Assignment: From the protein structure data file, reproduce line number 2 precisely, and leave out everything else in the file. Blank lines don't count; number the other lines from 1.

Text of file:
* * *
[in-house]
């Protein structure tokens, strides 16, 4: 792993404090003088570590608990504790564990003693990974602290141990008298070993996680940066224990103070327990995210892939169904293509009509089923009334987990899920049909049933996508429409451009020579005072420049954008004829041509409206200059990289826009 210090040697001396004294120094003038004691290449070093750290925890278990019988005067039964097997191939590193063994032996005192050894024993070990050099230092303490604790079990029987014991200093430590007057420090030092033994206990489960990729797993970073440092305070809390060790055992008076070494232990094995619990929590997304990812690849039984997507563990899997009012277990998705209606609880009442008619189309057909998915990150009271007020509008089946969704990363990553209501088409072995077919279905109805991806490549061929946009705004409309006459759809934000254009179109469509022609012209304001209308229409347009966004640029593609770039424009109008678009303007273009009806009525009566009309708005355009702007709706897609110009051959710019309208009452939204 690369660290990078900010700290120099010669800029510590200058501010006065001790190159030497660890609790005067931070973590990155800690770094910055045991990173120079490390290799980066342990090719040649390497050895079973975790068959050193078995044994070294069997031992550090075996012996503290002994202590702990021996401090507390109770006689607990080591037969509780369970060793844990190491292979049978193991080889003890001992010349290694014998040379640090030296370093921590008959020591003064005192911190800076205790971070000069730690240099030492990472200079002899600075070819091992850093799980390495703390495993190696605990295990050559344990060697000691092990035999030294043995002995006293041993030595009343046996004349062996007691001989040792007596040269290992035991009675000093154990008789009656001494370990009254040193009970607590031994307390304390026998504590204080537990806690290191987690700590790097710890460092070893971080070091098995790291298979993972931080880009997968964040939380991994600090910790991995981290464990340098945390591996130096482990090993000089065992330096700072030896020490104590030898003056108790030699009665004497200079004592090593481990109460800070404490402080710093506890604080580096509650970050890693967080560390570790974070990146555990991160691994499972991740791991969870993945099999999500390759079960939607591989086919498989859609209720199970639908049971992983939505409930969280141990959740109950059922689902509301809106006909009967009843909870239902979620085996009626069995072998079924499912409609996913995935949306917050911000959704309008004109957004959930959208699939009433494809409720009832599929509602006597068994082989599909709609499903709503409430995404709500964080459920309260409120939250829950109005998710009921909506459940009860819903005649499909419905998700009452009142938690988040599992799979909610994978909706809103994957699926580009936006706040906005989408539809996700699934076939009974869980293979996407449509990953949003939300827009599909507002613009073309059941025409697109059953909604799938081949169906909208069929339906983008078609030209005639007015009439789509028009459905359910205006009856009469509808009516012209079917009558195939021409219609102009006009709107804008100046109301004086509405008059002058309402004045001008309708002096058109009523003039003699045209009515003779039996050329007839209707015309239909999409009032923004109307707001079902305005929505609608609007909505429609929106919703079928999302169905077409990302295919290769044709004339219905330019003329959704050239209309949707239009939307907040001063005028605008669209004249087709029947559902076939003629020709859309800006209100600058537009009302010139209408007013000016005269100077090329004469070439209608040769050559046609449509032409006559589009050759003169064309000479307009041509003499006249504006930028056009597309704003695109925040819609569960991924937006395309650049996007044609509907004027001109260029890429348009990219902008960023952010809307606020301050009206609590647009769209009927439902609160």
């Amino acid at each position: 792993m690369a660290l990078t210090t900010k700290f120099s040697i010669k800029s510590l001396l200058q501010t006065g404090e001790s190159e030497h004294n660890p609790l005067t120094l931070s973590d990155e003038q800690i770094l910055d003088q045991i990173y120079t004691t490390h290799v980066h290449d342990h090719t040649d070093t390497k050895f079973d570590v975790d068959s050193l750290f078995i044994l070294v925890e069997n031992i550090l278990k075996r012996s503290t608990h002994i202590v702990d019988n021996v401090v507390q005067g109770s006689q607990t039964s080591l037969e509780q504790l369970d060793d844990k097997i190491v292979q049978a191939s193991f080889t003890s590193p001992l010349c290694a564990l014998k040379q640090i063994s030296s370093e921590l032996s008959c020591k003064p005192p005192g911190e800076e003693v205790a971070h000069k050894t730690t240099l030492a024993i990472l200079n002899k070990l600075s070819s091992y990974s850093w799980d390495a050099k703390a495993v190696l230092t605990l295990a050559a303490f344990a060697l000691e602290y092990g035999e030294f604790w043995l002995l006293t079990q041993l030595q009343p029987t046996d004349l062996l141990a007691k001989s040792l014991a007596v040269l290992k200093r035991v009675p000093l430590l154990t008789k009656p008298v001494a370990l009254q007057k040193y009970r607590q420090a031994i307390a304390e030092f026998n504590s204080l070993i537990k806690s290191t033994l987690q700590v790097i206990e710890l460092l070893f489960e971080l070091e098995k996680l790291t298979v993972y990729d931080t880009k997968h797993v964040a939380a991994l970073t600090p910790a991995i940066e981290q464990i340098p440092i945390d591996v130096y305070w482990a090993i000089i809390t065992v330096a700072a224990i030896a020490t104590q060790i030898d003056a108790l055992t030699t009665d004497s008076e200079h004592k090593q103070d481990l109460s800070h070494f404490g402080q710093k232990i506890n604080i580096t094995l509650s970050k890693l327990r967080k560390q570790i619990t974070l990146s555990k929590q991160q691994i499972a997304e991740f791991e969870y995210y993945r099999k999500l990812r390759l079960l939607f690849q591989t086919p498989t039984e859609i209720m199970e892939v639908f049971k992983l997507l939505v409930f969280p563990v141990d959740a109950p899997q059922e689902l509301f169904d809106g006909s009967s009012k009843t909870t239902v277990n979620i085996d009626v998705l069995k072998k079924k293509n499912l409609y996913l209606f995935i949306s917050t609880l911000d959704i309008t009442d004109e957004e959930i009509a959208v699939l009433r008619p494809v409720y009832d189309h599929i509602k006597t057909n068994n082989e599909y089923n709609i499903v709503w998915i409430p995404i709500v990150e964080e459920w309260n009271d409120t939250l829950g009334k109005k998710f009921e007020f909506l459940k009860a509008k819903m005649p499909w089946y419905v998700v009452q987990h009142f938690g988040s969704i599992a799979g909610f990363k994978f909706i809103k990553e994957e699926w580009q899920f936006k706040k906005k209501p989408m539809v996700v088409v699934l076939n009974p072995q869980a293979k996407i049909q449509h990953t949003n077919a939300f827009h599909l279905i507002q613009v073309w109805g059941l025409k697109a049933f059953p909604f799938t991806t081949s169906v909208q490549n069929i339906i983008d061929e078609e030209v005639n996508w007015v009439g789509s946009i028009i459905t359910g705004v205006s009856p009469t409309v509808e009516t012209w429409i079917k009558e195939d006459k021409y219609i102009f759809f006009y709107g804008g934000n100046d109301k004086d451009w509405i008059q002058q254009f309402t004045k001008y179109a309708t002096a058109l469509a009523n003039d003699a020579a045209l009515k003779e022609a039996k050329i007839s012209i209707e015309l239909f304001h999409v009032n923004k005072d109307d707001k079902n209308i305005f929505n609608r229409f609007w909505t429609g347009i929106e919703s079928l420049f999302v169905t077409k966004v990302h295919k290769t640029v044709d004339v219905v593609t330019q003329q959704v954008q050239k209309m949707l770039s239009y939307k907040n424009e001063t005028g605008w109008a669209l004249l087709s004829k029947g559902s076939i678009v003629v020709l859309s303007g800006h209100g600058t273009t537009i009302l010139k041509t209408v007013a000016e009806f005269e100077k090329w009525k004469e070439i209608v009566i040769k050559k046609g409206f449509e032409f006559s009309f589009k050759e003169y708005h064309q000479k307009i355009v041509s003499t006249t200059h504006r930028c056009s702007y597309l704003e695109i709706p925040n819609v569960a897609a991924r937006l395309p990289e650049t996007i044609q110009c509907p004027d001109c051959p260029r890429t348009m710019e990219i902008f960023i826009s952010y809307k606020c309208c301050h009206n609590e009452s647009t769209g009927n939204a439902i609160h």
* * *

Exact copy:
């Protein structure tokens, strides 16, 4: 792993404090003088570590608990504790564990003693990974602290141990008298070993996680940066224990103070327990995210892939169904293509009509089923009334987990899920049909049933996508429409451009020579005072420049954008004829041509409206200059990289826009 210090040697001396004294120094003038004691290449070093750290925890278990019988005067039964097997191939590193063994032996005192050894024993070990050099230092303490604790079990029987014991200093430590007057420090030092033994206990489960990729797993970073440092305070809390060790055992008076070494232990094995619990929590997304990812690849039984997507563990899997009012277990998705209606609880009442008619189309057909998915990150009271007020509008089946969704990363990553209501088409072995077919279905109805991806490549061929946009705004409309006459759809934000254009179109469509022609012209304001209308229409347009966004640029593609770039424009109008678009303007273009009806009525009566009309708005355009702007709706897609110009051959710019309208009452939204 690369660290990078900010700290120099010669800029510590200058501010006065001790190159030497660890609790005067931070973590990155800690770094910055045991990173120079490390290799980066342990090719040649390497050895079973975790068959050193078995044994070294069997031992550090075996012996503290002994202590702990021996401090507390109770006689607990080591037969509780369970060793844990190491292979049978193991080889003890001992010349290694014998040379640090030296370093921590008959020591003064005192911190800076205790971070000069730690240099030492990472200079002899600075070819091992850093799980390495703390495993190696605990295990050559344990060697000691092990035999030294043995002995006293041993030595009343046996004349062996007691001989040792007596040269290992035991009675000093154990008789009656001494370990009254040193009970607590031994307390304390026998504590204080537990806690290191987690700590790097710890460092070893971080070091098995790291298979993972931080880009997968964040939380991994600090910790991995981290464990340098945390591996130096482990090993000089065992330096700072030896020490104590030898003056108790030699009665004497200079004592090593481990109460800070404490402080710093506890604080580096509650970050890693967080560390570790974070990146555990991160691994499972991740791991969870993945099999999500390759079960939607591989086919498989859609209720199970639908049971992983939505409930969280141990959740109950059922689902509301809106006909009967009843909870239902979620085996009626069995072998079924499912409609996913995935949306917050911000959704309008004109957004959930959208699939009433494809409720009832599929509602006597068994082989599909709609499903709503409430995404709500964080459920309260409120939250829950109005998710009921909506459940009860819903005649499909419905998700009452009142938690988040599992799979909610994978909706809103994957699926580009936006706040906005989408539809996700699934076939009974869980293979996407449509990953949003939300827009599909507002613009073309059941025409697109059953909604799938081949169906909208069929339906983008078609030209005639007015009439789509028009459905359910205006009856009469509808009516012209079917009558195939021409219609102009006009709107804008100046109301004086509405008059002058309402004045001008309708002096058109009523003039003699045209009515003779039996050329007839209707015309239909999409009032923004109307707001079902305005929505609608609007909505429609929106919703079928999302169905077409990302295919290769044709004339219905330019003329959704050239209309949707239009939307907040001063005028605008669209004249087709029947559902076939003629020709859309800006209100600058537009009302010139209408007013000016005269100077090329004469070439209608040769050559046609449509032409006559589009050759003169064309000479307009041509003499006249504006930028056009597309704003695109925040819609569960991924937006395309650049996007044609509907004027001109260029890429348009990219902008960023952010809307606020301050009206609590647009769209009927439902609160």